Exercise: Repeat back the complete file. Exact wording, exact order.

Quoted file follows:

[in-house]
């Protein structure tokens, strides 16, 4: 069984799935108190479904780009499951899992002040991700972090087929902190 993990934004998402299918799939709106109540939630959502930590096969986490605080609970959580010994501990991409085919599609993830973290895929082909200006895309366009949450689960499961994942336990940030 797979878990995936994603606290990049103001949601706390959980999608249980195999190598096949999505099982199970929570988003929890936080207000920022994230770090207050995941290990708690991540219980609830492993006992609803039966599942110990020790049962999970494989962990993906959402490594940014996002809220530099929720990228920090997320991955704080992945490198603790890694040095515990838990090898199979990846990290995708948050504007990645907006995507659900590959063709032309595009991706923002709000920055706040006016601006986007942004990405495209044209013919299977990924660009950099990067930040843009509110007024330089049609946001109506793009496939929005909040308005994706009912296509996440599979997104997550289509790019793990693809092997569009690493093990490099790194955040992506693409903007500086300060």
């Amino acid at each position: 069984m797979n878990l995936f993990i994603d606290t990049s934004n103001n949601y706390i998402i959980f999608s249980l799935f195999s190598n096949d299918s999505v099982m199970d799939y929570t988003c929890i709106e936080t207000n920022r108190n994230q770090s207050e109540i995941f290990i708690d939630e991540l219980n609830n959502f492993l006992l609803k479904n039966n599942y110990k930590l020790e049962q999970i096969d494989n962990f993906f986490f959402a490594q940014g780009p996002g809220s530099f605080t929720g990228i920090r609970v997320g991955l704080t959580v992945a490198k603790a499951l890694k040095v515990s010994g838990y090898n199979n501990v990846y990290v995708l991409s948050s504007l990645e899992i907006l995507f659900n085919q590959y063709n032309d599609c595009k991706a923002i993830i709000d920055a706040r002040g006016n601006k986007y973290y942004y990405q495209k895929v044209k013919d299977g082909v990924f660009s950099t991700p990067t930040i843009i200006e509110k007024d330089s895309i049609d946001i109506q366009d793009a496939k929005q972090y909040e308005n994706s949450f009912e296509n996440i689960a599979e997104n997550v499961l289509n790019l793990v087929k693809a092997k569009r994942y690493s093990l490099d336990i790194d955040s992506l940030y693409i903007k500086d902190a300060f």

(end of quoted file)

[in-house]
């Protein structure tokens, strides 16, 4: 069984799935108190479904780009499951899992002040991700972090087929902190 993990934004998402299918799939709106109540939630959502930590096969986490605080609970959580010994501990991409085919599609993830973290895929082909200006895309366009949450689960499961994942336990940030 797979878990995936994603606290990049103001949601706390959980999608249980195999190598096949999505099982199970929570988003929890936080207000920022994230770090207050995941290990708690991540219980609830492993006992609803039966599942110990020790049962999970494989962990993906959402490594940014996002809220530099929720990228920090997320991955704080992945490198603790890694040095515990838990090898199979990846990290995708948050504007990645907006995507659900590959063709032309595009991706923002709000920055706040006016601006986007942004990405495209044209013919299977990924660009950099990067930040843009509110007024330089049609946001109506793009496939929005909040308005994706009912296509996440599979997104997550289509790019793990693809092997569009690493093990490099790194955040992506693409903007500086300060």
């Amino acid at each position: 069984m797979n878990l995936f993990i994603d606290t990049s934004n103001n949601y706390i998402i959980f999608s249980l799935f195999s190598n096949d299918s999505v099982m199970d799939y929570t988003c929890i709106e936080t207000n920022r108190n994230q770090s207050e109540i995941f290990i708690d939630e991540l219980n609830n959502f492993l006992l609803k479904n039966n599942y110990k930590l020790e049962q999970i096969d494989n962990f993906f986490f959402a490594q940014g780009p996002g809220s530099f605080t929720g990228i920090r609970v997320g991955l704080t959580v992945a490198k603790a499951l890694k040095v515990s010994g838990y090898n199979n501990v990846y990290v995708l991409s948050s504007l990645e899992i907006l995507f659900n085919q590959y063709n032309d599609c595009k991706a923002i993830i709000d920055a706040r002040g006016n601006k986007y973290y942004y990405q495209k895929v044209k013919d299977g082909v990924f660009s950099t991700p990067t930040i843009i200006e509110k007024d330089s895309i049609d946001i109506q366009d793009a496939k929005q972090y909040e308005n994706s949450f009912e296509n996440i689960a599979e997104n997550v499961l289509n790019l793990v087929k693809a092997k569009r994942y690493s093990l490099d336990i790194d955040s992506l940030y693409i903007k500086d902190a300060f």